For the last performance of the season, West Side Story sent Matthew Hydzik to perform “Something’s Coming,” which he did sweetly. Pinch-hitting for Josefina Scaglione, Haley Carlucci joined him for “Tonight,” which sounded great, but included too much dialogue. The announcer—quite pleased with cracking himself up—followed their elegant performance with a boisterous, “Muy caliente!” that would make any gringo blush.
La Cage aux Folles
“We Are What We Are”
“With You On My Arm”
“The Best of Times”
“Last Night on Earth”
“Lay All Your Love On Me”
“Winner Takes It All”
“Let’s Go Fly A Kite”
West Side Story
So brings the 2010 season of Broadway in Bryant Park to a close. It really was a great season with strong performances, but there are lessons that I would like to see realized in 2011. A-list stars should realize the importance of this event and allow their pretty faces to soak up some of the glorious, afternoon sun. Although, huge credit goes out to the many understudies that stepped up this season and nailed their performances. There needs to be more balance in the number of songs each show performs, ideally with priority going to the newer productions. And finally, directors need to make greater use of the Bryant Park stage. Too many shows have sent their leads to stand still in front of a mic stand. Let’s get a little creative here. If these improvements can be made, this summer series will surely remain to be one of the best tidings of the hot weather, right next to lemonade.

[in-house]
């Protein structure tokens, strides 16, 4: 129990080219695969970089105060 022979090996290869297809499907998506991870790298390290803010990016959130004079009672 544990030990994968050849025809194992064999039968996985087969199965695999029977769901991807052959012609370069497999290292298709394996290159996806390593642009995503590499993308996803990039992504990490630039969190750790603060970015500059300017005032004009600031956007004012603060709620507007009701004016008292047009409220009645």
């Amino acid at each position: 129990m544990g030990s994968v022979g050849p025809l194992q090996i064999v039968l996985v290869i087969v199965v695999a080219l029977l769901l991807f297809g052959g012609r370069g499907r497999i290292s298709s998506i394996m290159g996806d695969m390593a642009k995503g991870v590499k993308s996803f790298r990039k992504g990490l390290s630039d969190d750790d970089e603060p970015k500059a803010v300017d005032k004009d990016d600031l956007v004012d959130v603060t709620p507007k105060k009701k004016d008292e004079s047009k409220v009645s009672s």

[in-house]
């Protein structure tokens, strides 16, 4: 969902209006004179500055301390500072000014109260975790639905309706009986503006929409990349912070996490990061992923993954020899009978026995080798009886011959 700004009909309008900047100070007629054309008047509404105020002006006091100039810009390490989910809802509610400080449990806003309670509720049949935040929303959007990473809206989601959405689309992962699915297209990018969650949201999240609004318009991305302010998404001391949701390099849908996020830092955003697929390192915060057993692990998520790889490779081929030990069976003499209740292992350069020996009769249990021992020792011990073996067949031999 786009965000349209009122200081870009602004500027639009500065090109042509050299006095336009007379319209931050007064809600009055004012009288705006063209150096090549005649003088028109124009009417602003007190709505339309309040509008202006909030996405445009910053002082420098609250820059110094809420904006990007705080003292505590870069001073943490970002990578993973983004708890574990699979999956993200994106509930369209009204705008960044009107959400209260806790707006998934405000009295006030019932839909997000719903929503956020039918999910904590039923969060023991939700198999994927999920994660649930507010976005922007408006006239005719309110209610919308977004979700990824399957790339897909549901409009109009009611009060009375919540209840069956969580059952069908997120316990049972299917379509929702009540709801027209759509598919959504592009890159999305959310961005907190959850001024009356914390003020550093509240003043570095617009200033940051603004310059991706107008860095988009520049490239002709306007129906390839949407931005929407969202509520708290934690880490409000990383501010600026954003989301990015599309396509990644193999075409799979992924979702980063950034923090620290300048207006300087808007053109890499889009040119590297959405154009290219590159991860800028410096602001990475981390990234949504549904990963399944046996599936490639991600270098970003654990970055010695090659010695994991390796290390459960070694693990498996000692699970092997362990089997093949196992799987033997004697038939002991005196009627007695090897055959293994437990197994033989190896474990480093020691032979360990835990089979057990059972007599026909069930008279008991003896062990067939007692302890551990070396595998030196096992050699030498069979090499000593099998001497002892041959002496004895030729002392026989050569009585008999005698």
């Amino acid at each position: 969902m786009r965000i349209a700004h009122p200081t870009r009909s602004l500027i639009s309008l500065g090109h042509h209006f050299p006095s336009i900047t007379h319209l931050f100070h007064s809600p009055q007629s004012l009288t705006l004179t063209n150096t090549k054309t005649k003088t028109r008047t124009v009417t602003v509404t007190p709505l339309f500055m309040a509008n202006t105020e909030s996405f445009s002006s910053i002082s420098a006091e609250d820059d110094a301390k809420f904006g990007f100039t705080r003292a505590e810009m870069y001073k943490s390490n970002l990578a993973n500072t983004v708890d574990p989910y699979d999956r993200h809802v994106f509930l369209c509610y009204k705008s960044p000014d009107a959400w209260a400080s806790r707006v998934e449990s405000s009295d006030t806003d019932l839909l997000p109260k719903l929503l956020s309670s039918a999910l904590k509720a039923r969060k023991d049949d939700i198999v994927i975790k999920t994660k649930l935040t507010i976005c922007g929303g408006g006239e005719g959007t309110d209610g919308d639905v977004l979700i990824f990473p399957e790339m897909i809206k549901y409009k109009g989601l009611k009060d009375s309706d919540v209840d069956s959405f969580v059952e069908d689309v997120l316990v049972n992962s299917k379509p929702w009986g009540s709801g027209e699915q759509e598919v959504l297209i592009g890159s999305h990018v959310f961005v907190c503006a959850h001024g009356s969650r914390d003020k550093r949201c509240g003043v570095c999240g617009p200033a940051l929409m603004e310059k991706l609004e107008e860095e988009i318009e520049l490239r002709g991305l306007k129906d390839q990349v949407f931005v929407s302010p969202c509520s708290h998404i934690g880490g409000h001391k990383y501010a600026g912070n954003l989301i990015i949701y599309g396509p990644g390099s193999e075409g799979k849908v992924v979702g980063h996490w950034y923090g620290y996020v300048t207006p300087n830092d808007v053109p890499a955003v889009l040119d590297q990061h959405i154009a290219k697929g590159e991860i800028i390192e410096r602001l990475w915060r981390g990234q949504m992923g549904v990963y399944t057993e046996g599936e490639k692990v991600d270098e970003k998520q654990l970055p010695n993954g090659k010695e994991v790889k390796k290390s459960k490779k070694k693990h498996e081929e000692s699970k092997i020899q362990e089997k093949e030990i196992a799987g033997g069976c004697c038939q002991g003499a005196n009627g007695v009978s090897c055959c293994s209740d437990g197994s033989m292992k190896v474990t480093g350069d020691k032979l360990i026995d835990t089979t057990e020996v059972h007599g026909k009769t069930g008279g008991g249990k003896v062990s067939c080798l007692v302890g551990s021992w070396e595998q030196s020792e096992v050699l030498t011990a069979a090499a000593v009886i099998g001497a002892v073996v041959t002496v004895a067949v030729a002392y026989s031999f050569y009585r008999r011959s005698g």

Are you sad Broadway in Bryant Park is over, Rushers? Which week was your favorite? What improvements, if any, do you think should be made to the concert series? Leave your summer thoughts in the comments below!
I take offense to “newly svelte” as referring to Rebecca Naomi Jones. If she wasn’t “svelte” before, I guess most of us are fat pigs.
Controversial, Jess ;)
@Kym: You didn’t see her yesterday. I’ve never seen her this tiny.
I made it yesterday just in time for the American Idiot performance and I thought the same thing about Rebecca Naomi Jones, Jesse. It’s probably because the show is one big workout. I was really disappointed that Eric William Morris didn’t go on for Sky in “Lay All Your Love On Me.” He’s not a big star, so I figured he’d be there. The highlights for me were “Last Night On Earth” and “Something’s Coming.” Matthew Hydzik was so much better than Matt Cavenaugh.
What impact has Broadway in Bryant Park had on ticket sales?
I went to Broadway in Bryant Park last summer during one of my trips to New York and it was fun. It’s free – what’s not to like?!
My guess is the A-list stars would be there if the producers thought it would sell tickets. But I’m not sure listening to a couple of songs for free in the park during your lunch hour would translate into ticket sales.
I don’t think that for a lot of people, Broadway tickets are that kind of purchase. Unless they’re die-hard theatre fans, in which case they’ve probably seen the show already.